Yvonne Ualesi (Aotearoa)
I am a New Zealand born Pasifika doctoral scholar at The University of Auckland. I am of Samoan, Tokelauan and Fijian descent, married and we have four teenage children. I am a primary trained teacher and also a voluntary youth mentoring programmer in my local community of South Auckland. Central to my practice in both teaching and youth mentoring, is my faith in God and sense of connectedness and relatedness to my aiga/family and building community connections. I believe that the metaphorical ‘village’ that both raises and mentors a child is made up of a multi-faceted, inter-generational collective of relationships and experts that possess both traditional, indigenous and contemporary cultural knowledge bases.
My project is called Culturally Sustaining and Responsive Youth Mentoring Practice in Aotearoa: Towards a Framework. My aspirations include drawing from the rich knowledge baskets of our ancestors and contributing to the wider education and youth development discourse from a strengths-based lens underpinned by indigenous references and knowledge systems. My interest lies in what youth and their wider aiga/wh?nau/families and community might determine as important to sustaining their cultural identities within the youth mentoring context.
My PhD research utilizes the Campus Connections Aotearoa youth mentoring programme to explore key elements for culturally sustaining and responsive practice in the youth mentoring context. I have investigated how the cultural adaptation of a multi-level structured therapeutic youth mentoring programme originally developed in the US might/might not engage, acknowledge and validate the cultural and linguistic backgrounds of youth in alternative education with complex needs in Aotearoa. My methodology is underpinned by Pasifika and Kaupapa Maori theories, knowledge systems and well-established indigenous models of well-being that reflect common but important holistic values. The residency at Vaughan Park will allow me to make sustained progress on editing four studies that include the narratives of both youth and cultural experts, youth themselves including their aiga/whanau/families and tutors and observations.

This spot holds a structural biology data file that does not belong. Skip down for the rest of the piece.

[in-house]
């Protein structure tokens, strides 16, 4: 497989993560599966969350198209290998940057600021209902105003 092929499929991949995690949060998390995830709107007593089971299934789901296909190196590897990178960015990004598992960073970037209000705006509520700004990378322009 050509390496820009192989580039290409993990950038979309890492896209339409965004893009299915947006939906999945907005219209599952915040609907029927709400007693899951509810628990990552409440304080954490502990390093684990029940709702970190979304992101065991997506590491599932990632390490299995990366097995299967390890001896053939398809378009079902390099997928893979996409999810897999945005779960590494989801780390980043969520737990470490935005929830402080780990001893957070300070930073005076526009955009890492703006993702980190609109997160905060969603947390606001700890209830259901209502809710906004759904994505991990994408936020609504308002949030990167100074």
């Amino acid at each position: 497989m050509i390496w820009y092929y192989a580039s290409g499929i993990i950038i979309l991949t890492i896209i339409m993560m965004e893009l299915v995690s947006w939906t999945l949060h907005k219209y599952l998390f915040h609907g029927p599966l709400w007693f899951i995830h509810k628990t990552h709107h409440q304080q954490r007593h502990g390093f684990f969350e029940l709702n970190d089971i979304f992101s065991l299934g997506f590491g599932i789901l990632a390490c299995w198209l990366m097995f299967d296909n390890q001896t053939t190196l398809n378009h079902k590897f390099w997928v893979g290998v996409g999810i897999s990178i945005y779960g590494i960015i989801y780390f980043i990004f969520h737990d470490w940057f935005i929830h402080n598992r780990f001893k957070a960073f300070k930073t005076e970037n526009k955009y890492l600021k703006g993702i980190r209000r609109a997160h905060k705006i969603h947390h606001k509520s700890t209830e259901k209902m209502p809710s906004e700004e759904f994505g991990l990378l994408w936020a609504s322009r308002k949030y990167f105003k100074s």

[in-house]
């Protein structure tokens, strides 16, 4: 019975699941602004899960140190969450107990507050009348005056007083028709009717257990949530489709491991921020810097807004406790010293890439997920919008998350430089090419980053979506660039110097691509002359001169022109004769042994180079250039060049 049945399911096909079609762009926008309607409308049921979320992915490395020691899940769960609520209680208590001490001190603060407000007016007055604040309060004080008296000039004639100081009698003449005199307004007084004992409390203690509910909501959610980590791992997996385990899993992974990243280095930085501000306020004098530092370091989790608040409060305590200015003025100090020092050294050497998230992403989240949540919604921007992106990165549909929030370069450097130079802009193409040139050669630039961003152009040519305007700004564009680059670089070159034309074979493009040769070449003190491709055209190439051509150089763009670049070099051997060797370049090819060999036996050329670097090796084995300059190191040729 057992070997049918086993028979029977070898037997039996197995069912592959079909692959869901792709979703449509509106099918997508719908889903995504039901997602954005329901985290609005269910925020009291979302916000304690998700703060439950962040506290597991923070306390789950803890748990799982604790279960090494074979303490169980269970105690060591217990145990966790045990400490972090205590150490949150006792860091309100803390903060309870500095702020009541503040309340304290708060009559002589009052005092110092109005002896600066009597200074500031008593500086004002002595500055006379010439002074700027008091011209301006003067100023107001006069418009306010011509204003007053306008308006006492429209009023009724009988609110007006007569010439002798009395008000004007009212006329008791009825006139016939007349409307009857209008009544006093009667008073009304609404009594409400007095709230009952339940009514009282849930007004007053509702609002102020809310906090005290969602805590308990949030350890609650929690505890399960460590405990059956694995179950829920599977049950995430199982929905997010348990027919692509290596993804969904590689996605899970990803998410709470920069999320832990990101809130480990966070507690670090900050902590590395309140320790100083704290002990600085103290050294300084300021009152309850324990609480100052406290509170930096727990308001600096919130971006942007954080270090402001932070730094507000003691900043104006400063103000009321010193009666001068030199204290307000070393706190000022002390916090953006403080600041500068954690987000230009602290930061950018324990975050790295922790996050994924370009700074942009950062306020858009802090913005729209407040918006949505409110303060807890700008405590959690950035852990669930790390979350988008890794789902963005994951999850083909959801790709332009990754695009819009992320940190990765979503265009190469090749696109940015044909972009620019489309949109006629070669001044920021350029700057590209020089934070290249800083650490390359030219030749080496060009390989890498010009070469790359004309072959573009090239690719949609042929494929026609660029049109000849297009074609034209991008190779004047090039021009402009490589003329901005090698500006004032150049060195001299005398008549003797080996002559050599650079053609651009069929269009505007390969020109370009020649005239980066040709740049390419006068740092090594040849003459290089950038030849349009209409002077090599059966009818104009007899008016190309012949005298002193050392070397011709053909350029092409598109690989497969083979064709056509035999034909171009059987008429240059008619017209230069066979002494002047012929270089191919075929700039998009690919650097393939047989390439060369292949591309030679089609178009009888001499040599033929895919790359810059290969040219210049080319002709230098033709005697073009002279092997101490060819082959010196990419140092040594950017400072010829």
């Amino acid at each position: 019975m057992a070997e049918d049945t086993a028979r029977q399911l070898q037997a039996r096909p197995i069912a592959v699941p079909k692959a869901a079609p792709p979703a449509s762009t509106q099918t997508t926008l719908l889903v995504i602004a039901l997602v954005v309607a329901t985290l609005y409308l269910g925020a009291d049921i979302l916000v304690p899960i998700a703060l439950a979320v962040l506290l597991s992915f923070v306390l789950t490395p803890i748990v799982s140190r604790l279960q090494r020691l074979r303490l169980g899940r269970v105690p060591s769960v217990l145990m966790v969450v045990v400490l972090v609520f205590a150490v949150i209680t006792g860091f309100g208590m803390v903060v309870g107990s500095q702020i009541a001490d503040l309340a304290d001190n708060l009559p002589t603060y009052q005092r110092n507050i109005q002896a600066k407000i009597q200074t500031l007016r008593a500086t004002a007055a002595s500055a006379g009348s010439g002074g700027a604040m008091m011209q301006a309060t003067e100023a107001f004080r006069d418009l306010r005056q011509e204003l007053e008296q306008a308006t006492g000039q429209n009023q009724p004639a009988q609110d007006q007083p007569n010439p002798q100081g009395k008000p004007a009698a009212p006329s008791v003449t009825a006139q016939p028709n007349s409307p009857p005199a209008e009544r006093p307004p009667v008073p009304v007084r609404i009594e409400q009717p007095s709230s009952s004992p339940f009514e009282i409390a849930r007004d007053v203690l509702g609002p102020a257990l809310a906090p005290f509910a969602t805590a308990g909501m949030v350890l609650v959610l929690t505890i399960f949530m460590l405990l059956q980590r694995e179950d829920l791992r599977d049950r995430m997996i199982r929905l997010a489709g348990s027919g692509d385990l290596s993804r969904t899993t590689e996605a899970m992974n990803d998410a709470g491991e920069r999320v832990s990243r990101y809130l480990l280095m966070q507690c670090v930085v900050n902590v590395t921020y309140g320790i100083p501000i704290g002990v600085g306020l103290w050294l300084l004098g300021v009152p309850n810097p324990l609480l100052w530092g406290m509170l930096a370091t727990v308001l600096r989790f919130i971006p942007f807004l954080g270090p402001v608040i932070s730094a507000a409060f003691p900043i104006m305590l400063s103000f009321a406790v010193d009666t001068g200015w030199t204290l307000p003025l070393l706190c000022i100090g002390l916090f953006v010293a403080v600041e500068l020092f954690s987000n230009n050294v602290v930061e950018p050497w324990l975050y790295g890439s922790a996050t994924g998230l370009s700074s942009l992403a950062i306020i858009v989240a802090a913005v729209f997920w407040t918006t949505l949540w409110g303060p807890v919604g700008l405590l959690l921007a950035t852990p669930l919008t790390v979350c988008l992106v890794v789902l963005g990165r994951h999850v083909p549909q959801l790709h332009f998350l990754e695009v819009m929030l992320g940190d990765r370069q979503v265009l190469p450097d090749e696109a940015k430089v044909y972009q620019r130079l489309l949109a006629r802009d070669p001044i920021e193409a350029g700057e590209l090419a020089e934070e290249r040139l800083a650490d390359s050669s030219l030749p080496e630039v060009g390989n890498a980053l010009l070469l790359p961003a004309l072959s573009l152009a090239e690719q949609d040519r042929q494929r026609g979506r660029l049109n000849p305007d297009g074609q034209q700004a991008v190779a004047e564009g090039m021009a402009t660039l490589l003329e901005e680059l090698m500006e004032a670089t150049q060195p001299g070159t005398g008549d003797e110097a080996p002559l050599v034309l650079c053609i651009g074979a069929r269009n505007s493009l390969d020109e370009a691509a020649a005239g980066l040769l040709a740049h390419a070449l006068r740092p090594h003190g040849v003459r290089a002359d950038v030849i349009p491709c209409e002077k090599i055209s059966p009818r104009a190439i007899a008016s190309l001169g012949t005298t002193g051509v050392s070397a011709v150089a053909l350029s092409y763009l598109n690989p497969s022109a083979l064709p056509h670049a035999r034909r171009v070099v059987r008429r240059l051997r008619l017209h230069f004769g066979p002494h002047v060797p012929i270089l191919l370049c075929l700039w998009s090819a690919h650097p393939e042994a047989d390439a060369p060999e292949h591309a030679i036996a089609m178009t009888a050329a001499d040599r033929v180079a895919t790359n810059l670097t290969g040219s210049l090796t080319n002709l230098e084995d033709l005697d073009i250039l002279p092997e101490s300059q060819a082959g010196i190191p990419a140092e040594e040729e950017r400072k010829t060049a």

Ben Johnson-Frow (Aotearoa)
I am an ordained priest, with 25 years’ experience in ministry and leadership in the Anglican Church spanning local, national and international contexts.
I have been writing, recording, and arranging music for 30 years, developing other musicians for ministry, and my songs are used in worship in Aotearoa New Zealand, Australia, Europe, America, and the Pacific Islands.
I am currently the Vicar at St John’s in Johnsonville, Wellington, but during a recent sabbatical felt a calling to set aside time to write new songs which led me to apply for the artist in residence scholarship at Vaughan Park